Futoshi Toba, mayor of Rikuzen-Takada, is already known for his determination to leave aside traditional Japanese reserve in order to speed up the rebuild of his city.
About 2,000 residents were killed by last year’s tsunami, or about 10 percent of the population, including mayor’s wife.
“If I tried to please everyone, we’d get nowhere,” Toba says. “People have to die for nothing? For their sake, I must rebuild our town, as their mayor, and as my wife’s husband.”
Toba has now new plans, he told CBS News – first a seawall and then a memorial park, a state-of-the-art, compact downtown.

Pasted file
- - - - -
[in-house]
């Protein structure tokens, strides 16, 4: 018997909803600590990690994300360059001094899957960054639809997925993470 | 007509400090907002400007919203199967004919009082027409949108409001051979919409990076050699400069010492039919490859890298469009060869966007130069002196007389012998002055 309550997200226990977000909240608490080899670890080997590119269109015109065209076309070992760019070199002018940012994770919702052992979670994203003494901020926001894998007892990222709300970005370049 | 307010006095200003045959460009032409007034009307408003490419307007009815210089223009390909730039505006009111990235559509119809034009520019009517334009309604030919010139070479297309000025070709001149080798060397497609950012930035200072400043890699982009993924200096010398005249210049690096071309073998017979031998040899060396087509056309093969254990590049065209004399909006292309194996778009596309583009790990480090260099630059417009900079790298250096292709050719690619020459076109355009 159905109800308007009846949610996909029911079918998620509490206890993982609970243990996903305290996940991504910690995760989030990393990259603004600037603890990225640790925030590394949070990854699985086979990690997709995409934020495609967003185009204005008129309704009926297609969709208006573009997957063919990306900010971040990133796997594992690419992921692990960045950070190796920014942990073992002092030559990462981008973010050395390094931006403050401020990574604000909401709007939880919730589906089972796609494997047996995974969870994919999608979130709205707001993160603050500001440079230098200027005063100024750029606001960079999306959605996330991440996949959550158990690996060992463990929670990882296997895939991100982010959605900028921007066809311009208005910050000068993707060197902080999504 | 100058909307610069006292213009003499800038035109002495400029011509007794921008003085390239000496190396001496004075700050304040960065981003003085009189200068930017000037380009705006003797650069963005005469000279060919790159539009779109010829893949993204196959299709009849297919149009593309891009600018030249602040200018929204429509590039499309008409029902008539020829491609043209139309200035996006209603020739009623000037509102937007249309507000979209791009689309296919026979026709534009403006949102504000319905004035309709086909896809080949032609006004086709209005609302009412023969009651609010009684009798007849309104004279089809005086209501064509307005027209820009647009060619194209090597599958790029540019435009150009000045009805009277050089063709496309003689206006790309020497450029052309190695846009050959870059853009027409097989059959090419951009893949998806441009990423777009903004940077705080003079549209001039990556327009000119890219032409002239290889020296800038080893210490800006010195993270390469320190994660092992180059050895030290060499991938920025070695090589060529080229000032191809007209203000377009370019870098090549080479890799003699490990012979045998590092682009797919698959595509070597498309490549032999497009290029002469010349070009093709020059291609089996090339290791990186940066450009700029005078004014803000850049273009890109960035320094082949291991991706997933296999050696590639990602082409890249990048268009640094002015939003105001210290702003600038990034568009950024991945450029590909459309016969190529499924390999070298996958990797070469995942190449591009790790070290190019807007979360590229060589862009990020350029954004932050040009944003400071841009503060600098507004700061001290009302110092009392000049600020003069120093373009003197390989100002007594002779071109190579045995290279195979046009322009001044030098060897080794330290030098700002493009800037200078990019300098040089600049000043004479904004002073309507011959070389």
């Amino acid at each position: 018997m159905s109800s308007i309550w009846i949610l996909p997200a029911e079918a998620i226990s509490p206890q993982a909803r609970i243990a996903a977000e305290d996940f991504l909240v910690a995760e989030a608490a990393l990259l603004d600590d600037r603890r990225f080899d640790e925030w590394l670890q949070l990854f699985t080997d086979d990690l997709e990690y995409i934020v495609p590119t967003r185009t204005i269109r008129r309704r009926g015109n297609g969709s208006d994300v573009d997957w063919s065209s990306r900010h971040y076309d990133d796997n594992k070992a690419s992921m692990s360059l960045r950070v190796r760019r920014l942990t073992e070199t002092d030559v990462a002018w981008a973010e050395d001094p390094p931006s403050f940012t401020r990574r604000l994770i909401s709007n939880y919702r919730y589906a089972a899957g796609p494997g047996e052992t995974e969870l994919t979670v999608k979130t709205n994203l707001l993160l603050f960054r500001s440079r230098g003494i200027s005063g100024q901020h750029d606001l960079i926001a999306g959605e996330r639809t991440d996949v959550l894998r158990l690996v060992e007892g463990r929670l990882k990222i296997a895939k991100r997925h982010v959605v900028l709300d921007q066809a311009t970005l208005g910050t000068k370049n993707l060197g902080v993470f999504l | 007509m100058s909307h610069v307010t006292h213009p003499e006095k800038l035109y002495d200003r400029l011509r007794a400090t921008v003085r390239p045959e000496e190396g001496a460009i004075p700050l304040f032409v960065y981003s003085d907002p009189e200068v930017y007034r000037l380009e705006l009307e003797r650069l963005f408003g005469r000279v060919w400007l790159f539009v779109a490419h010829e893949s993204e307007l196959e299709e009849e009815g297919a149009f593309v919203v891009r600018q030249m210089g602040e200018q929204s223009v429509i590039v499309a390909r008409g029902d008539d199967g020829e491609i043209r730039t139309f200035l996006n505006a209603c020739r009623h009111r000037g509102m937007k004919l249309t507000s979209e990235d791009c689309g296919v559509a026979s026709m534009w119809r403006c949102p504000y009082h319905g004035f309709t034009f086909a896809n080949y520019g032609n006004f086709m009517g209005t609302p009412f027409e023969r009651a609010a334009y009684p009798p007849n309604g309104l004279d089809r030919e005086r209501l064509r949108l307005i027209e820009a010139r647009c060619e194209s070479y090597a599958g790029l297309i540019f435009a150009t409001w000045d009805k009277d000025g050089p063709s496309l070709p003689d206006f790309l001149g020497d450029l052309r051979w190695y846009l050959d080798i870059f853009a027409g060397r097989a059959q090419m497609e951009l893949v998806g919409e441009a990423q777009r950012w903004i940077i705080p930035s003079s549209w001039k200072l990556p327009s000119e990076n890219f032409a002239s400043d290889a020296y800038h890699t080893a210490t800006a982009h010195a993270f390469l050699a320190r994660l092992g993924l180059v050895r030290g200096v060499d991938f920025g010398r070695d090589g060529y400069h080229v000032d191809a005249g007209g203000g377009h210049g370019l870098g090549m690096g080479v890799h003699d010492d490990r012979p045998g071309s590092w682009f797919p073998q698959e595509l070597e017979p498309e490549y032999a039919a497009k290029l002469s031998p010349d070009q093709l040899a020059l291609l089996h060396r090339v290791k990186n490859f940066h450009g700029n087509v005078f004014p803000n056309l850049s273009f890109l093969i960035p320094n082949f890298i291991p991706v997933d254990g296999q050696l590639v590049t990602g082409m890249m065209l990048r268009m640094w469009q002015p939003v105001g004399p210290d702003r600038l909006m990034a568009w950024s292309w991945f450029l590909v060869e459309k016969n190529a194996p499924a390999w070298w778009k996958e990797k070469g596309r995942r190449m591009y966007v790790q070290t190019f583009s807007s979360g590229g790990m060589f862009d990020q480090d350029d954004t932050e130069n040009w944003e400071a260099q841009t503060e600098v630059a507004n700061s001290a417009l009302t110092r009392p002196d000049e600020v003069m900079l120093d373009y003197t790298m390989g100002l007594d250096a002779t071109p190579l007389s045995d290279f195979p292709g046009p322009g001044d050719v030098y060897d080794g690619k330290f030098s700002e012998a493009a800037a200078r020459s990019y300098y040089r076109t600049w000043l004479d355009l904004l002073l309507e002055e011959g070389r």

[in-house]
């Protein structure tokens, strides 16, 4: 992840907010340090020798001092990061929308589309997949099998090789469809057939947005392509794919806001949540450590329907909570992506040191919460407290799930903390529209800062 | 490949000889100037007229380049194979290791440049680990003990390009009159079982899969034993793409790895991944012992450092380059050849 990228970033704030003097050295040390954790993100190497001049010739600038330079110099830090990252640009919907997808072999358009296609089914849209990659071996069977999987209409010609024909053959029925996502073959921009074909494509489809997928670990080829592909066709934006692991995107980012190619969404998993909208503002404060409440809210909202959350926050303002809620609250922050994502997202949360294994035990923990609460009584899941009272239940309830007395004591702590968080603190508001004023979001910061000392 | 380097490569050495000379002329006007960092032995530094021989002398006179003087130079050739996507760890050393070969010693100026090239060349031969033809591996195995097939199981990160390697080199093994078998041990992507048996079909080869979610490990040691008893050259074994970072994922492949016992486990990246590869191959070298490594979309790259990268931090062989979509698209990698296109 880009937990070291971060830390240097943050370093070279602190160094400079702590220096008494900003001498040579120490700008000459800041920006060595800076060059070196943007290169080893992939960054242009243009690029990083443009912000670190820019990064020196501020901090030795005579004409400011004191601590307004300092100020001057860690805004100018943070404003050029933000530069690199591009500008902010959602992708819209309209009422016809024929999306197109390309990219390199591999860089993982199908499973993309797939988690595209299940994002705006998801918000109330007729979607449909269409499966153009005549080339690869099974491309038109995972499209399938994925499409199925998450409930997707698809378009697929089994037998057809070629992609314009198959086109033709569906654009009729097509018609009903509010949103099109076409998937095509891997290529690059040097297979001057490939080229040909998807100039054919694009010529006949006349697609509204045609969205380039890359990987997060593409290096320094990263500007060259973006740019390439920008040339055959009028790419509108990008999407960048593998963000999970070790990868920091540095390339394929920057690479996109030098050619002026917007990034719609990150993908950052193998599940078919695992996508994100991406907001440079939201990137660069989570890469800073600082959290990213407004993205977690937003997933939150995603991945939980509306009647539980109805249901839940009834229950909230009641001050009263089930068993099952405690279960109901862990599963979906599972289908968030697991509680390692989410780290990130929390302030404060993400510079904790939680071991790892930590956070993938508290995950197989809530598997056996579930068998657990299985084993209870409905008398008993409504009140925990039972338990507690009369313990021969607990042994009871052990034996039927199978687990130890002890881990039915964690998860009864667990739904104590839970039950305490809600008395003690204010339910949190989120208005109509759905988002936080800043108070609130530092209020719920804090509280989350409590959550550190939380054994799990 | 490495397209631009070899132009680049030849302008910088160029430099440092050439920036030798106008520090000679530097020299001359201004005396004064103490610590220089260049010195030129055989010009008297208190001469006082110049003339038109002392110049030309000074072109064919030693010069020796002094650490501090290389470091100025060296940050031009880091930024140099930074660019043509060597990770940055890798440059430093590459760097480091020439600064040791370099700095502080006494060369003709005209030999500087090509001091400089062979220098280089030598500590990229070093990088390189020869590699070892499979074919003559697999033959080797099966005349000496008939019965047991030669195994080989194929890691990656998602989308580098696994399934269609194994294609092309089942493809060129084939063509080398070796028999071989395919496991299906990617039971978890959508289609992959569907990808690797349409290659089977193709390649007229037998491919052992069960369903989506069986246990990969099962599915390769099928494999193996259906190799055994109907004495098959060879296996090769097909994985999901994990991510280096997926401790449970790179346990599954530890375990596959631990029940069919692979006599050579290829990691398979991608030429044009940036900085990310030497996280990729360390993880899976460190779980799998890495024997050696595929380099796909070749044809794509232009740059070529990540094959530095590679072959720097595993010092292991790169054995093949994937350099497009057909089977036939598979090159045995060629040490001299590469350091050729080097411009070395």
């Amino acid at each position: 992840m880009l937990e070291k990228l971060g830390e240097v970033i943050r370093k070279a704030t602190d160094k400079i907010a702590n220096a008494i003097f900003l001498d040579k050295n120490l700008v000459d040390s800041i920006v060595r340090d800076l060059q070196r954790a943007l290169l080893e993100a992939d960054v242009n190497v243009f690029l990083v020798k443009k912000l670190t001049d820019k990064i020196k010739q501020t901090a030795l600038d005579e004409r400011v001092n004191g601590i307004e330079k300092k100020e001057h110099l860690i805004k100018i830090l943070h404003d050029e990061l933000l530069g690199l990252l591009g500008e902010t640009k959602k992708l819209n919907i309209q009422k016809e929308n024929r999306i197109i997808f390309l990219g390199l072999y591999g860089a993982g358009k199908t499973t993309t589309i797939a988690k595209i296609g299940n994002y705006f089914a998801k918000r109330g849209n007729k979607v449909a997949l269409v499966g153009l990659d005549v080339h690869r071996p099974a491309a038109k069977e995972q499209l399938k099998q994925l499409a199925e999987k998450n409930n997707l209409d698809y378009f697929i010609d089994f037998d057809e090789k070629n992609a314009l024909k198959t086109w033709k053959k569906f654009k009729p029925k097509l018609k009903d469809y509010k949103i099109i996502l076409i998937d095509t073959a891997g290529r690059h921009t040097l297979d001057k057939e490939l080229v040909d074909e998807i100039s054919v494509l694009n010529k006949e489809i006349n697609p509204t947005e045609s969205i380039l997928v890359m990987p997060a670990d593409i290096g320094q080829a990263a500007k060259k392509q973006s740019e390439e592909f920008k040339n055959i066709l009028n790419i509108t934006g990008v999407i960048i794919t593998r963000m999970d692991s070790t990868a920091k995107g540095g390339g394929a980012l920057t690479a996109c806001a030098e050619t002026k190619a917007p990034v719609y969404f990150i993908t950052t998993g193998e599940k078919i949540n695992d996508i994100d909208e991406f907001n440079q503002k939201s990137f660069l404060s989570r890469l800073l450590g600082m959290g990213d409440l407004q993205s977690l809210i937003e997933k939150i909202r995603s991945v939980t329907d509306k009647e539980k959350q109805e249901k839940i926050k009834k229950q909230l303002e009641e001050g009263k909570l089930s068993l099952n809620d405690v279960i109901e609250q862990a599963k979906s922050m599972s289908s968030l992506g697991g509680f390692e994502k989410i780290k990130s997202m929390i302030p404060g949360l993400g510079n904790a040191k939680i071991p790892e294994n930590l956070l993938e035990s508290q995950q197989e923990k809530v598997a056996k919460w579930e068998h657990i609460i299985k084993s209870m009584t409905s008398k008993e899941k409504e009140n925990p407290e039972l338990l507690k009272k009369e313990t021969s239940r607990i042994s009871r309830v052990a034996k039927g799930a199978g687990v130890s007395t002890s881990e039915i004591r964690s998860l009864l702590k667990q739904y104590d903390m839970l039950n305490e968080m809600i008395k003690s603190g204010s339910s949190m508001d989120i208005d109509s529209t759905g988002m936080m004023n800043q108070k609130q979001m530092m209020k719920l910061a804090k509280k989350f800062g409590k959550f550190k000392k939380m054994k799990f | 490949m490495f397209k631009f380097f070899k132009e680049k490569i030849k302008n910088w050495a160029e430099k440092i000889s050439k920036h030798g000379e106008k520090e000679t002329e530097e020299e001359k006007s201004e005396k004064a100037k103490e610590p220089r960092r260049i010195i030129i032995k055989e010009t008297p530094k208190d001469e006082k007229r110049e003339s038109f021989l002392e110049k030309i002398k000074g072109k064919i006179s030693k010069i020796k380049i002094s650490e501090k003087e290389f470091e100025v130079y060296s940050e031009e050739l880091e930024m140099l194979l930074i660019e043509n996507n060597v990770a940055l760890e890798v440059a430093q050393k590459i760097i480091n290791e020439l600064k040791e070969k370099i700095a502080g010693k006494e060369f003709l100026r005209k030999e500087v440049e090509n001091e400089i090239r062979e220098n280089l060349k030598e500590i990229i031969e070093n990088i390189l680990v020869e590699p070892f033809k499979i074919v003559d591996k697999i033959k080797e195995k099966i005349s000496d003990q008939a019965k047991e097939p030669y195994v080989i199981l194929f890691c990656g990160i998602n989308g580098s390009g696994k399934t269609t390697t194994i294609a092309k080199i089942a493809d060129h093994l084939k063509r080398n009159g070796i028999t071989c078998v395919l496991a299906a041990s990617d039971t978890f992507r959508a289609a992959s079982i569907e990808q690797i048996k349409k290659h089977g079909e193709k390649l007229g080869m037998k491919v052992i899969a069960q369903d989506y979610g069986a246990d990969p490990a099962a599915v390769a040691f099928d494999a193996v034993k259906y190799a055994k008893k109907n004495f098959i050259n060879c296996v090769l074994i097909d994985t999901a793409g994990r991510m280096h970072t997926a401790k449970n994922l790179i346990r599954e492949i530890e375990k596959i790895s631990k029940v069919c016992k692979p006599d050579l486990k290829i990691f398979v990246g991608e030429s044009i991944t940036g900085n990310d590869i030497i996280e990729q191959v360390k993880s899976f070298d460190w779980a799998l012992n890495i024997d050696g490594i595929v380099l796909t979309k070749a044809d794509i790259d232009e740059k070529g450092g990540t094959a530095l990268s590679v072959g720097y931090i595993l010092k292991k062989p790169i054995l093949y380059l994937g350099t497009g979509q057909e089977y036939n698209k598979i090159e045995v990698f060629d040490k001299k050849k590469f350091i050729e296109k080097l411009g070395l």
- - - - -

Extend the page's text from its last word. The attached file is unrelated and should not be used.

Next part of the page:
The seawall would stretch about a mile long and will be 40 feet (12.1 meters) high and its construction could take six years.
Toba, however, is in a hurry. “It’s pointless to say, wait for six years, until the seawall is built. I’ve urged the prefecture to speed it up, but they just don’t get it. […] Even if it kills my political future, I must do what I think is right, and damn the consequences,” he says.